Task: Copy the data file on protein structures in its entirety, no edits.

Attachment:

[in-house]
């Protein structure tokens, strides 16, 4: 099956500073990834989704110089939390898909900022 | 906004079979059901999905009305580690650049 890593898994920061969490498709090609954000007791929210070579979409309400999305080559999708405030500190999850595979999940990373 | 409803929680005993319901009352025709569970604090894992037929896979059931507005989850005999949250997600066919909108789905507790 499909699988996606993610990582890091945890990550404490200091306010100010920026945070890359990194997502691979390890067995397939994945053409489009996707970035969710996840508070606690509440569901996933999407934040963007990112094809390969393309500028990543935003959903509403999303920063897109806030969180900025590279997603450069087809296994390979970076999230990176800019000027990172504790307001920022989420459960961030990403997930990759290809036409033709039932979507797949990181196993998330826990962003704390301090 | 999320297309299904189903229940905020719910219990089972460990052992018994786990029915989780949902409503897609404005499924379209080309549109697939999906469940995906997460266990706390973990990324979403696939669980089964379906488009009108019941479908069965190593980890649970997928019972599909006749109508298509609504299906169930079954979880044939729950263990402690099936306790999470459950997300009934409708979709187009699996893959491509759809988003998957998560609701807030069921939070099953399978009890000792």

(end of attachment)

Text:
[in-house]
């Protein structure tokens, strides 16, 4: 099956500073990834989704110089939390898909900022 | 906004079979059901999905009305580690650049 890593898994920061969490498709090609954000007791929210070579979409309400999305080559999708405030500190999850595979999940990373 | 409803929680005993319901009352025709569970604090894992037929896979059931507005989850005999949250997600066919909108789905507790 499909699988996606993610990582890091945890990550404490200091306010100010920026945070890359990194997502691979390890067995397939994945053409489009996707970035969710996840508070606690509440569901996933999407934040963007990112094809390969393309500028990543935003959903509403999303920063897109806030969180900025590279997603450069087809296994390979970076999230990176800019000027990172504790307001920022989420459960961030990403997930990759290809036409033709039932979507797949990181196993998330826990962003704390301090 | 999320297309299904189903229940905020719910219990089972460990052992018994786990029915989780949902409503897609404005499924379209080309549109697939999906469940995906997460266990706390973990990324979403696939669980089964379906488009009108019941479908069965190593980890649970997928019972599909006749109508298509609504299906169930079954979880044939729950263990402690099936306790999470459950997300009934409708979709187009699996893959491509759809988003998957998560609701807030069921939070099953399978009890000792």